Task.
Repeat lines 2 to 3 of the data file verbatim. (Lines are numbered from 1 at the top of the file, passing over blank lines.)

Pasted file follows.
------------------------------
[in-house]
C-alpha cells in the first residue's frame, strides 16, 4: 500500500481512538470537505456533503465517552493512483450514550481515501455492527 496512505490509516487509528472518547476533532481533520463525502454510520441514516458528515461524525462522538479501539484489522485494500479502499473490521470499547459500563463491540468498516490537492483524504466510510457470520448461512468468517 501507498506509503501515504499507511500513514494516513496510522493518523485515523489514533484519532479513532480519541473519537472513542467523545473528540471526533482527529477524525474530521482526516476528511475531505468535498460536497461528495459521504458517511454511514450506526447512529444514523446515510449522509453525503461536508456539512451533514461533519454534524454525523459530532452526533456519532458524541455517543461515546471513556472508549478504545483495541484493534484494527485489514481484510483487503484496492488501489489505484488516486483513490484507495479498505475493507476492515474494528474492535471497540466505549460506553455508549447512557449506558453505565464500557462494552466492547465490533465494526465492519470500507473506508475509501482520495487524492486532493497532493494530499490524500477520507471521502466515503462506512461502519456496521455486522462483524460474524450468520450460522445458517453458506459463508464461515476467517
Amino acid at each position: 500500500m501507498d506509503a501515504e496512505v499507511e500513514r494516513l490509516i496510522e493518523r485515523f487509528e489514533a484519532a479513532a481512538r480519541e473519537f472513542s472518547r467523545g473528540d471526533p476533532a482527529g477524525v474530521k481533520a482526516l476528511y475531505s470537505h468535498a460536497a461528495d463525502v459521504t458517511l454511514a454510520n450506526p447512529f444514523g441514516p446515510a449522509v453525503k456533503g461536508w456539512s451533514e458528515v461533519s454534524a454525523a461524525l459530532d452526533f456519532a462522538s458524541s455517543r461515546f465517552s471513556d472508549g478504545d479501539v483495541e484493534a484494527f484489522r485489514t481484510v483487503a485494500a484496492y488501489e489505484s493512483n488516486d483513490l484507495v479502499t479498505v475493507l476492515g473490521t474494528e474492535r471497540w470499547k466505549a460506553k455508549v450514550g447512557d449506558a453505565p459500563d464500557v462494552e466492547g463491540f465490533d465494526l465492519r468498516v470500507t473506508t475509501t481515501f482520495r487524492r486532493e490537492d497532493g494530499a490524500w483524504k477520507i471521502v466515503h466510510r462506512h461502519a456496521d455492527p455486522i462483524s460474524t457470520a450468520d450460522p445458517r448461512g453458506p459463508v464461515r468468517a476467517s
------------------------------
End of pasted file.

C-alpha cells in the first residue's frame, strides 16, 4: 500500500481512538470537505456533503465517552493512483450514550481515501455492527 496512505490509516487509528472518547476533532481533520463525502454510520441514516458528515461524525462522538479501539484489522485494500479502499473490521470499547459500563463491540468498516490537492483524504466510510457470520448461512468468517 501507498506509503501515504499507511500513514494516513496510522493518523485515523489514533484519532479513532480519541473519537472513542467523545473528540471526533482527529477524525474530521482526516476528511475531505468535498460536497461528495459521504458517511454511514450506526447512529444514523446515510449522509453525503461536508456539512451533514461533519454534524454525523459530532452526533456519532458524541455517543461515546471513556472508549478504545483495541484493534484494527485489514481484510483487503484496492488501489489505484488516486483513490484507495479498505475493507476492515474494528474492535471497540466505549460506553455508549447512557449506558453505565464500557462494552466492547465490533465494526465492519470500507473506508475509501482520495487524492486532493497532493494530499490524500477520507471521502466515503462506512461502519456496521455486522462483524460474524450468520450460522445458517453458506459463508464461515476467517
Amino acid at each position: 500500500m501507498d506509503a501515504e496512505v499507511e500513514r494516513l490509516i496510522e493518523r485515523f487509528e489514533a484519532a479513532a481512538r480519541e473519537f472513542s472518547r467523545g473528540d471526533p476533532a482527529g477524525v474530521k481533520a482526516l476528511y475531505s470537505h468535498a460536497a461528495d463525502v459521504t458517511l454511514a454510520n450506526p447512529f444514523g441514516p446515510a449522509v453525503k456533503g461536508w456539512s451533514e458528515v461533519s454534524a454525523a461524525l459530532d452526533f456519532a462522538s458524541s455517543r461515546f465517552s471513556d472508549g478504545d479501539v483495541e484493534a484494527f484489522r485489514t481484510v483487503a485494500a484496492y488501489e489505484s493512483n488516486d483513490l484507495v479502499t479498505v475493507l476492515g473490521t474494528e474492535r471497540w470499547k466505549a460506553k455508549v450514550g447512557d449506558a453505565p459500563d464500557v462494552e466492547g463491540f465490533d465494526l465492519r468498516v470500507t473506508t475509501t481515501f482520495r487524492r486532493e490537492d497532493g494530499a490524500w483524504k477520507i471521502v466515503h466510510r462506512h461502519a456496521d455492527p455486522i462483524s460474524t457470520a450468520d450460522p445458517r448461512g453458506p459463508v464461515r468468517a476467517s